For a family vacation to the Pacific Northwest earlier this month, I proposed a road trip, in part because I hoped to see some radio stations along the way. As we set out on our second day of travel on Saturday, August 1st, our first radio destination was University of Oregon’s college radio station KWVA-FM in Eugene, Oregon. As we got closer to Eugene, the air was thick with smoke from wildfires and the weather was unseasonably hot (especially for us San Franciscans).
It was probably 95 degrees when we got to the quiet campus at around 3:00 in the afternoon. KWVA General Manager Charlotte Nisser was en route and told us to meet her at the loading dock of the Erb Memorial Union building. Major construction is taking place and the Union building was closed to visitors, but after greeting us, Nisser ushered us into the building. Located on the mezzanine level above a food court and near the freight elevators, KWVA is off the beaten path and is “not an area that many people find,” according to Nisser.
KWVA was a welcome relief from the heat, as its air conditioning kept the station incredibly cool (not always the case at college radio stations). Even though the building was closed, the tucked-away station was abuzz with activity. With live DJs 24 hours a day, 7 days a week, there’s always someone in the booth. The day of our visit was a bit different, as KWVA was doing a live remote broadcast from a nearby festival, the Whiteaker Block Party. In its 9th year, the event features multiple stages and a wide range of music, spoken word, comedy, and more. KWVA has broadcast from the event most years. When we got to the station they were already several hours into the broadcast and expected to be on the air with live music and performances from the main stage of the festival until 10 pm.
KWVA (whose call letters stand for “Willamette Valley Alternative”) launched in 1993 as a student radio station. Today it has around 150 volunteers from both the school and the nearby community and its mission is to provide content that isn’t available elsewhere. The station airs music shows (typically 1 to 2 hours in length), news, and sports programming (including a live sports talk show and a wide variety of games, including women’s lacrosse, softball, soccer, and volleyball).
The KWVA schedule has contained a wide variety of public affairs programs in recent years, including a prison-themed show (Concertina Wire, which I first learned about during a panel at the What is Radio? Conference back in 2013) and talk shows focused on the Occupy movement, campus news, and alternative politics. On Radio Survivor Podcast #9, Nisser shared with me that the station got some press attention when it was revealed that recordings had surfaced of Adam Lanza (who committed a mass murder at Sandy Hook Elementary School in 2012) calling in to the KWVA show Anarchy Radio.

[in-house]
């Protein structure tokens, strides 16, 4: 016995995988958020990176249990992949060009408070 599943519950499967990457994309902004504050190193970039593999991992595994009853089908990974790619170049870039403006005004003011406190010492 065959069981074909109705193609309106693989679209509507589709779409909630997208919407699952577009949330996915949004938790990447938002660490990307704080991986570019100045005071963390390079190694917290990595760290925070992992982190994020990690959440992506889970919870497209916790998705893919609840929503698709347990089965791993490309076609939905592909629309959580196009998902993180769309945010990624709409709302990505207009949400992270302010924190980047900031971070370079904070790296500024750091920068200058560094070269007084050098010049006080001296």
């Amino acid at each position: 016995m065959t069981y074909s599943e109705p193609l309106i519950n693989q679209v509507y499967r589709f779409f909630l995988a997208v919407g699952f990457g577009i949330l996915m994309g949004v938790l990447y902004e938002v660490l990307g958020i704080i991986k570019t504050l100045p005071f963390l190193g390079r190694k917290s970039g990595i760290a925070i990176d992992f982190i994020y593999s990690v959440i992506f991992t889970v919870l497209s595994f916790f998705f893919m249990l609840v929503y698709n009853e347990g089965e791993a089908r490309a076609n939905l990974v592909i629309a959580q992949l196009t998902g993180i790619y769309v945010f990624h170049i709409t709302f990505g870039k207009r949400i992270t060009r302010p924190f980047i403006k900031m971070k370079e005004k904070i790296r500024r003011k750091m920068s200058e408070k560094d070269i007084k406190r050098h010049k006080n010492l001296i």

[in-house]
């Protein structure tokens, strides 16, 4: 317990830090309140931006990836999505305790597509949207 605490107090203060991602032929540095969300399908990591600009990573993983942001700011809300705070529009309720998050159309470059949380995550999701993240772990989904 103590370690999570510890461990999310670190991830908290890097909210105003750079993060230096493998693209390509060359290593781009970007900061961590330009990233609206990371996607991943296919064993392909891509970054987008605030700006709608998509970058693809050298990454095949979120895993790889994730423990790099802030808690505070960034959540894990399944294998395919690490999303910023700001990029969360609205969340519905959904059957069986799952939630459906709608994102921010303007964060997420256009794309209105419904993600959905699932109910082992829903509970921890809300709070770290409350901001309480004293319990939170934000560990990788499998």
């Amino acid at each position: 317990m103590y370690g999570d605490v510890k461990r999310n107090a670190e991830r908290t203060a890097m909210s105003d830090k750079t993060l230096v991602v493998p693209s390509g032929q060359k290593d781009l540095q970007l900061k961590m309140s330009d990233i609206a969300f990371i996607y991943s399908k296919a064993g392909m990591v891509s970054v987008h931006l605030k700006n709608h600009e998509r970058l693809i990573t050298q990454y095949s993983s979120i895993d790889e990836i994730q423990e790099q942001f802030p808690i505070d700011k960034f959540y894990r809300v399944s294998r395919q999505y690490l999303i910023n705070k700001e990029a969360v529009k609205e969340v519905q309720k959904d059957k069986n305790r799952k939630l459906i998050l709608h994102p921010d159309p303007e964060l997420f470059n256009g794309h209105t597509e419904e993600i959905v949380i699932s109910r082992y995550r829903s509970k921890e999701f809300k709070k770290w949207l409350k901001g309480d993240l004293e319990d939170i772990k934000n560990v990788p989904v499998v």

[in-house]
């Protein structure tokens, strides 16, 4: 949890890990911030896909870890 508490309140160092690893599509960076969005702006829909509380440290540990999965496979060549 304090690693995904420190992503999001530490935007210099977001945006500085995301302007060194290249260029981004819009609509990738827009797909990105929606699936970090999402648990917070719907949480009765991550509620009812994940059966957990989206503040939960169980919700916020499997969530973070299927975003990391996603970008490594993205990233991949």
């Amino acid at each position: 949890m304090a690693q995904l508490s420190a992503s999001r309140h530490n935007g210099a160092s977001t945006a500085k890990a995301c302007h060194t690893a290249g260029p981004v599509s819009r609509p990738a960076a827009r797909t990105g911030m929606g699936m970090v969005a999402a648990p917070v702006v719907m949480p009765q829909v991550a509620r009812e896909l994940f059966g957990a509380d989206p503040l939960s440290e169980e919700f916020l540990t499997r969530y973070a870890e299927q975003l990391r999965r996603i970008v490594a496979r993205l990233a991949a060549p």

KWVA wasn’t the first college radio station on campus and one of its predecessors, KWAX-FM, now operates on 91.1 FM as a professionally-run classical music station after starting out as a student-run station in the 1950s. Its license is still held by the University of Oregon. After KWAX transitioned away from being a student-run station, there was still demand on campus for a true college radio station. Luckily a frequency dropped into the school’s lap. According to Nisser, a community member donated the 88.1 FM license, which was originally supposed to be air children’s programming through a deal with KWAX. There was already great interest in creating a student radio station, so it was an exciting turn of events to get college radio back on campus.
The station’s main office/lobby is full of personality, with pretty much every inch of the walls and much of the ceiling covered with posters, stickers, and graffiti. The room also serves as a live performance space. Nisser pointed out a wire close to the ceiling where a curtain can be hung for sound dampening. Cameras also get set up and performances are recorded and archived on the KWVA YouTube channel. Visiting performers often sign the lobby walls, adding to the dizzying amount of art and writing throughout the space. With a move on the horizon in the next year, Nisser told me that she’s trying to figure out ways to preserve the history that fills the station’s walls.
The Union building is in the midst of a huge renovation and KWVA will be moving to a larger space in the basement that once housed a bowling alley and billiards tables. The location will be a bit easier to find, as it will be close to a coffee shop and other high-trafficked spots in the basement. It will also be a big upgrade for KWVA, as it’s currently in a cramped space from the 1950s that’s been modified over the years to accommodate the radio station. Nisser’s office still sports a tile floor that hints at its past life as a men’s restroom and KWVA’s studio used to be a women’s restroom. After the renovation, the current KWVA space will be converted into offices.